On Monday the 9th of January gamers and industry members around the world were faced with the shocking news that American born game developer Amir Mirza Hekmati had been found guilty of espionage and sentenced to death in Iran. The coverage that has unfolded has been extensive and varied in its questioning of the validity and possible motivations behind the sentence. In this two part series, we will be looking into what we know of the facts so far, and go on to examine the issues raised.
In August of 2010, Amir was visiting his grandparents in Iran when he was suddenly detained, the charges relating specifically to work he had done for the company Kuma Games in 2009. On December 19th, the Tehran Times ran an article featuring excerpts of his alleged confession, which contained numerous statements ranging from working with Kuma and the CIA to manipulate public opinion through free games, to stating his family trip was nothing more than a cover for further infiltration.
Correspondents have dug into the work history of Amir and of Kuma, and did discover some intriguing facts. According to governmental records available online, Kuma received funding to develop language and retention programs for the State Department, which Amir worked on. Although Kuma Games CEO Keith Halper has neither confirmed nor denied Amir working for his company, the records clearly show the contract being awarded to both Halper and Amir as the Principal Investigators.
The report also established a prior relationship with the US Military, stating that Kuma holds multiple training projects for the USA Combined Arms Support Command (CASCOM).
It should be noted Kuma has long been a source of controversy regarding its portrayal of Iran. In an interview with Gamasutra in 2007, Halper revealed that the company had faced the strongest media and player reaction to its "Assault on Iran game", which supposedly virtualises a realistic simulation, guided by military experts, into what form incursions into Iran by the US military might possibly take. He went on to talk about specifically the mixed reaction from people in Iran, and the fact they have had thousands of downloads from the region itself.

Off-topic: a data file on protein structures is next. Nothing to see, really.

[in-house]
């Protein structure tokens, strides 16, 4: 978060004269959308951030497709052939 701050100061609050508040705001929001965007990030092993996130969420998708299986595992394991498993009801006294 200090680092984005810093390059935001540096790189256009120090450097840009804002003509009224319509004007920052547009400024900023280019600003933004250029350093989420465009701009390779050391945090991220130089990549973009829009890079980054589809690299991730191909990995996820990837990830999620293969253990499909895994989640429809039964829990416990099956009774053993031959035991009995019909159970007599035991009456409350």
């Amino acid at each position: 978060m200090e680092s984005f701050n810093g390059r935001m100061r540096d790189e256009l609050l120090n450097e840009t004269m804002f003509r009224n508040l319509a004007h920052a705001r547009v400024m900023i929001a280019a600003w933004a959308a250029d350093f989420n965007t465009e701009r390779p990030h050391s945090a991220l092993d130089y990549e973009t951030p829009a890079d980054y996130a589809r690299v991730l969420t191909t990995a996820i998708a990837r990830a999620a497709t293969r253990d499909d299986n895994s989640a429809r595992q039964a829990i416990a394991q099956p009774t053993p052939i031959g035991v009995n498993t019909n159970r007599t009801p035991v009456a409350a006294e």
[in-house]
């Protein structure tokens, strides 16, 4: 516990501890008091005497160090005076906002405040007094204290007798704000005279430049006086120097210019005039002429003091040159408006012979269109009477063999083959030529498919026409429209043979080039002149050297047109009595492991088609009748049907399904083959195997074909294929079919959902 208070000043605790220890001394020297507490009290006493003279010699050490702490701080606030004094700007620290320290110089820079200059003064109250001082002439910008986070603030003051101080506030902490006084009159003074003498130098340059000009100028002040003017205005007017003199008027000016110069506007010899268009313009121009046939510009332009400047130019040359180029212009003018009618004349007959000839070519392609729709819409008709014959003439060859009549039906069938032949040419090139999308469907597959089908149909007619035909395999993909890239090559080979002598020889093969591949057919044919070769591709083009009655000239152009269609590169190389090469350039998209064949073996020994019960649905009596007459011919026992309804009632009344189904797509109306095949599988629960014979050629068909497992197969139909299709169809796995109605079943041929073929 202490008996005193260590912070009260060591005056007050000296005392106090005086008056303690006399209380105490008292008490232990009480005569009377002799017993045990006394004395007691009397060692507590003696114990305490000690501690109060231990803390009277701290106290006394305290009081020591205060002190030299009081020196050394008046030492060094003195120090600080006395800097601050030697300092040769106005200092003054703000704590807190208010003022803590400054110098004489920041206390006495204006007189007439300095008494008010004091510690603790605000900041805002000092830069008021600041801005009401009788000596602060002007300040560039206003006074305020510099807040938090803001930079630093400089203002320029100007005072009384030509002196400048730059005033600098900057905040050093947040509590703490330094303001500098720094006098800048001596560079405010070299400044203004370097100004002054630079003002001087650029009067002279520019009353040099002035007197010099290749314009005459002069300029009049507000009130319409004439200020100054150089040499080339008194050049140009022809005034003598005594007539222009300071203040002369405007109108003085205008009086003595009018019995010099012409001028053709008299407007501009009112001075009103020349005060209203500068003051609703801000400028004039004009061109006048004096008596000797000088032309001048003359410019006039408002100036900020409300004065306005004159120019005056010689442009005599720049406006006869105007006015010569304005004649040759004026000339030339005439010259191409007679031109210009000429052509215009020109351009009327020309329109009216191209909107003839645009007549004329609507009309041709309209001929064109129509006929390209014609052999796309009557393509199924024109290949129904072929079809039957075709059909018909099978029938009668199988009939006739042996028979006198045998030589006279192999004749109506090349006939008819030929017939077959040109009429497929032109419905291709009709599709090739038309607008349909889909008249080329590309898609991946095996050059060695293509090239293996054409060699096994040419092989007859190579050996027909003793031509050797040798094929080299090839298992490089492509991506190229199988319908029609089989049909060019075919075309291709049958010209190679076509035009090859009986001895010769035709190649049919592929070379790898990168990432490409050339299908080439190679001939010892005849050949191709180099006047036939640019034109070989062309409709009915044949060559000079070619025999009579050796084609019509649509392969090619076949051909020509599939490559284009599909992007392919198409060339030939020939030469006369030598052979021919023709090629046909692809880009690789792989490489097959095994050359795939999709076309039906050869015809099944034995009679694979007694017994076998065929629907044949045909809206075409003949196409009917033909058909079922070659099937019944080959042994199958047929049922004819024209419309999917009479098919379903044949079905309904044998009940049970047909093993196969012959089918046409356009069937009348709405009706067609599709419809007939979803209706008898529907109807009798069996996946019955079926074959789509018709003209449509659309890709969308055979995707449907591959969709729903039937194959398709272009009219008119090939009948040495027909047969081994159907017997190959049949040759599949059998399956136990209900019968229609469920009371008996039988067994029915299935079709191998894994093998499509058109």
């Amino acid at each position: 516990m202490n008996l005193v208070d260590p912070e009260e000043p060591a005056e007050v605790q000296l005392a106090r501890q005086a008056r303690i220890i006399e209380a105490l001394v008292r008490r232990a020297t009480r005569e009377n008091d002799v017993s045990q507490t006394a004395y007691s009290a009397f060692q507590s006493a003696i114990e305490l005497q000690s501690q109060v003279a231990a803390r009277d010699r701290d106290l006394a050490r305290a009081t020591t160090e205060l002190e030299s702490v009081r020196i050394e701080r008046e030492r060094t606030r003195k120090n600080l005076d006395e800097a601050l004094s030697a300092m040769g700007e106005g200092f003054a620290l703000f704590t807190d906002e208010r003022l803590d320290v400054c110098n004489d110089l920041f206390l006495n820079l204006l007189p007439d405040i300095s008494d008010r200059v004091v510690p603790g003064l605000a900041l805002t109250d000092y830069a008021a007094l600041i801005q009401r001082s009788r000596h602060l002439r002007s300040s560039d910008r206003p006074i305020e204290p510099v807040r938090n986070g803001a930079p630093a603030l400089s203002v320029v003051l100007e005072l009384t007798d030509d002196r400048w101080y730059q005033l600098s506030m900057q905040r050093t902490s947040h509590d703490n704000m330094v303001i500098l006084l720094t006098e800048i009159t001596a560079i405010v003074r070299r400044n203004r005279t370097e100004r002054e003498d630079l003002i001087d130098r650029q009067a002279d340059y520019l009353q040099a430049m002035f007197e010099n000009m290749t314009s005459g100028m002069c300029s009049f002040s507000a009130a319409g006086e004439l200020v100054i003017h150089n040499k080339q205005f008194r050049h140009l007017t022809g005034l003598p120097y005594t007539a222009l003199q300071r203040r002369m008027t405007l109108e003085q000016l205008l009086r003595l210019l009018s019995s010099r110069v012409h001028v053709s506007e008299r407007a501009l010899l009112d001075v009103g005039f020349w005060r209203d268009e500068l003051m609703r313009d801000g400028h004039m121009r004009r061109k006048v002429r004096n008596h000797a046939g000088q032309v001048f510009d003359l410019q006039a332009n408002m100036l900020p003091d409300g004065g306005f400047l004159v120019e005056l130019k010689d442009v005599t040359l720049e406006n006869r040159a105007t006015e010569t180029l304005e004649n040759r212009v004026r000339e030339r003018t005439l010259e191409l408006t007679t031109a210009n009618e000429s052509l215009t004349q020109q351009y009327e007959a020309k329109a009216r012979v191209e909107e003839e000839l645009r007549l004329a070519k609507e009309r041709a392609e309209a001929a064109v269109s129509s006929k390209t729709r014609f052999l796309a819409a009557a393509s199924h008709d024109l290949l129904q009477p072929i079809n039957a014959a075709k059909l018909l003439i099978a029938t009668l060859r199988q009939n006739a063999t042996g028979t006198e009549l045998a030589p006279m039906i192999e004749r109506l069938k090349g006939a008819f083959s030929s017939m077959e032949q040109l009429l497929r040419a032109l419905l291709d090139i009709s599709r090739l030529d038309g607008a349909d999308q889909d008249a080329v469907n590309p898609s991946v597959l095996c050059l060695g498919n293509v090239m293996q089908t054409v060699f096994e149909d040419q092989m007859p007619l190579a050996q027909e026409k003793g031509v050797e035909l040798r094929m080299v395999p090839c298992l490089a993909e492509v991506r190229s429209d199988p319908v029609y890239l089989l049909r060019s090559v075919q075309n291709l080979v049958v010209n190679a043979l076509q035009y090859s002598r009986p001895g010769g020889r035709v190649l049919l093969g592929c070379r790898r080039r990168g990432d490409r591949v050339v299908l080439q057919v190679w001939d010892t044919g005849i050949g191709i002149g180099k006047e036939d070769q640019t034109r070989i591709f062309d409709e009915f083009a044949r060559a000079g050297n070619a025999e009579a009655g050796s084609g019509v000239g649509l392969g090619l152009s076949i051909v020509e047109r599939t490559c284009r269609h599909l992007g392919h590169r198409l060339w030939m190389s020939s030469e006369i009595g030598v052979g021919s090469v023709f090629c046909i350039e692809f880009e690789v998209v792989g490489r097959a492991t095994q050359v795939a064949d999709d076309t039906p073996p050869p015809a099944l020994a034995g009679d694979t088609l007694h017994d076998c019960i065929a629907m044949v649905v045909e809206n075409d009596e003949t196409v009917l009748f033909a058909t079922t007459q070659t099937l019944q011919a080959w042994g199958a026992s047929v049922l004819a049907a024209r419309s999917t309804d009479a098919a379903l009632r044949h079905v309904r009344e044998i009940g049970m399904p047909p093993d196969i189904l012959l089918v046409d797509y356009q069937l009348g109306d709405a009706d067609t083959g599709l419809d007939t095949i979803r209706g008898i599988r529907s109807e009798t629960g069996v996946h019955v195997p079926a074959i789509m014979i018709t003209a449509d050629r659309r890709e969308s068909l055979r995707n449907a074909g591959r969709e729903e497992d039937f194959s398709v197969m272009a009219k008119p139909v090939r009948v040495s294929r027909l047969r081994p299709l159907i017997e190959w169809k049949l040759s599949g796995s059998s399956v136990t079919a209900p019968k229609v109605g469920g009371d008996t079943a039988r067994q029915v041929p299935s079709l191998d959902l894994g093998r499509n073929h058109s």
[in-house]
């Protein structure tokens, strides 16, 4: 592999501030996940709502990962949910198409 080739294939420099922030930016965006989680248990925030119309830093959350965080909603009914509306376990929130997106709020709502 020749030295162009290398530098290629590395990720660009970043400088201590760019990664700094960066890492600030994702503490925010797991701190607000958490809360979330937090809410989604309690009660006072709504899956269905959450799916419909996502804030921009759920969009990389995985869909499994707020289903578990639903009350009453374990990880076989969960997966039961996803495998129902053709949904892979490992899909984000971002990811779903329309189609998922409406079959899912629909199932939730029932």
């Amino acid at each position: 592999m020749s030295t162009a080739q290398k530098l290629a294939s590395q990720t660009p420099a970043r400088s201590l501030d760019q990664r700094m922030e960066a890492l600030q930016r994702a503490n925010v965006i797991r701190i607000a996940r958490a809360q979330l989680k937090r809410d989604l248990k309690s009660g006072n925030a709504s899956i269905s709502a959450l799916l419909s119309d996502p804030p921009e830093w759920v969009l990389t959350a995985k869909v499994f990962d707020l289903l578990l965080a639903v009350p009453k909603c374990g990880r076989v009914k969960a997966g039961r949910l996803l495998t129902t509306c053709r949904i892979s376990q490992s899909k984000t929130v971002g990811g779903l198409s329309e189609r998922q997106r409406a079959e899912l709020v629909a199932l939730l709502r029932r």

These facts do not reveal anything except Kuma Games being inclined towards releasing low budget, politically charged and sensationalist shooters, including titles that feature killing Osama Bin Laden or leading attacks on Moammar Gadhafi as primary reasons to play. The evidence of a game company working with the US military is not indicative of espionage at all, with the rising trend towards training in what are termed 'serious games', in both the military and public sectors worldwide.
What we do know is that the US Military and the State Department have outright denied the charges, and directed all efforts be made by the Swiss Embassy in the area to secure his release. It is also clear that there has been no solid evidence presented by Iranian authorities to prove Amir's culpability, instead expecting the world to take a confession as truth, from a country renowned for torture.
We also see the absolute horror in the statements made by his family and friends on their website, claiming his right as an American citizen to come home, and the exploitation of his life for political gain.
The simple reality is that without solid evidence, which if it existed would have been paraded proudly by the Iranian authorities, this sentence is a travesty that uses the life of a man to engender a political confrontation of Iran's stance against perceived U.S ideology, at the expense of a person's life whose only crime was to help develop free virtual games of war.
Image courtesy of TheFreeAmir website.